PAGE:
The marine gastropods and bivalves go through a larval stage called a veliger. This larva gets its name from the ciliated structure, called a velum, that the animal uses for swimming. Veligers have shells–1 for gastropods and 2 for bivalves–and can withdraw the velum into the shell. Even gastropods that lack shells as adults, such as nudibranchs, have shells as larvae.
The egg mass from Dendronotus is still intact and the embryos are developing nicely. This morning when I looked at it through the microscope I could see the little larvae swimming around inside their egg capsules. I wanted to take a closer look under the compound scope, and when I teased apart the egg mass some of the larvae were forced to “hatch” prematurely. They’re not yet ready for life on their own but now they’re out in the real world swimming, for better or for worse.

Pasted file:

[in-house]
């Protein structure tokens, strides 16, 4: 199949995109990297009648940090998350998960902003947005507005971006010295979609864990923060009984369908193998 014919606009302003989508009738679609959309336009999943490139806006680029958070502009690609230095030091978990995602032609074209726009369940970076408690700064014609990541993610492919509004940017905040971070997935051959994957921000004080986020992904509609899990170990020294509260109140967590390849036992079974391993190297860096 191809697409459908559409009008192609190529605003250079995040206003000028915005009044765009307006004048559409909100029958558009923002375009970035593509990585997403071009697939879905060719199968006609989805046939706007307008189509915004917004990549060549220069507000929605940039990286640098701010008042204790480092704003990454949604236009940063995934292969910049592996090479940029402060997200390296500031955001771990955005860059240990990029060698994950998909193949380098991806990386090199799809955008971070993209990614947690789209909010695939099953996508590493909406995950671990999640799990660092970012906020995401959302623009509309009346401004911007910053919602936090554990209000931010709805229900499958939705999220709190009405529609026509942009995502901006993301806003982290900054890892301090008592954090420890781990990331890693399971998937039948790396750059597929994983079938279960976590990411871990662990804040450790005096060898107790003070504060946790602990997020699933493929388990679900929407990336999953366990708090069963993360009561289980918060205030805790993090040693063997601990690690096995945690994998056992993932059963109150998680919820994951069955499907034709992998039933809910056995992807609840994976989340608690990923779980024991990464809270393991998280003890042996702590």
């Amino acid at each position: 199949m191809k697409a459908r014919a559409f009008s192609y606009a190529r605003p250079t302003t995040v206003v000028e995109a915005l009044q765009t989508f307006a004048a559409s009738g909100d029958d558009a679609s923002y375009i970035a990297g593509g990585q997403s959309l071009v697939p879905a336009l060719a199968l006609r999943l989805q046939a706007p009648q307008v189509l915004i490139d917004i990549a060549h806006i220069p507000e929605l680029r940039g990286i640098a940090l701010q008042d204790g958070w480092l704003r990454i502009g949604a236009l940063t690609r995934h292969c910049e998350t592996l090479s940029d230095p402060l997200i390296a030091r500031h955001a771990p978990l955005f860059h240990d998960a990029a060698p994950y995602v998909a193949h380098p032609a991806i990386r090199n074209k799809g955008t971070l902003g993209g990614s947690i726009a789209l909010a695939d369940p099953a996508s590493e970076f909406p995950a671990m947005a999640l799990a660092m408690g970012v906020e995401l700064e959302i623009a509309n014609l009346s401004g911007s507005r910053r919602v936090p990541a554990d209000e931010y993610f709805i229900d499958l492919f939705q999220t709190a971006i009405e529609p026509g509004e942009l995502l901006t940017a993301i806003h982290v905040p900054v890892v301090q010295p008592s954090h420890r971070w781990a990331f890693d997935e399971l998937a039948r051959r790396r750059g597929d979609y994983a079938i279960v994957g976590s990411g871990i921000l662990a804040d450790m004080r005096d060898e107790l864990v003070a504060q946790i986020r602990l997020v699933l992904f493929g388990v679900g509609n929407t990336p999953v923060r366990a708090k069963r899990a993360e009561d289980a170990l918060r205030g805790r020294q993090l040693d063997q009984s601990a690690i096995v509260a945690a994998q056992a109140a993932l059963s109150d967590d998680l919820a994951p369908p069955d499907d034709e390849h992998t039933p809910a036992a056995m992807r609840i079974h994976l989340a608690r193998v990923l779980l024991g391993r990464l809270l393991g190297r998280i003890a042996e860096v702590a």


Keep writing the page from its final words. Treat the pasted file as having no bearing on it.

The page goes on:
Not being one to let an opportunity like this go to waste, I took some video of the almost-veligers.
You can see the cilia on their little velums whirling around. The larvae aren’t as spherical as I had expected, based on what I’ve seen in other nudibranchs, and I think it’ll be fun seeing how they develop. More as things unfold!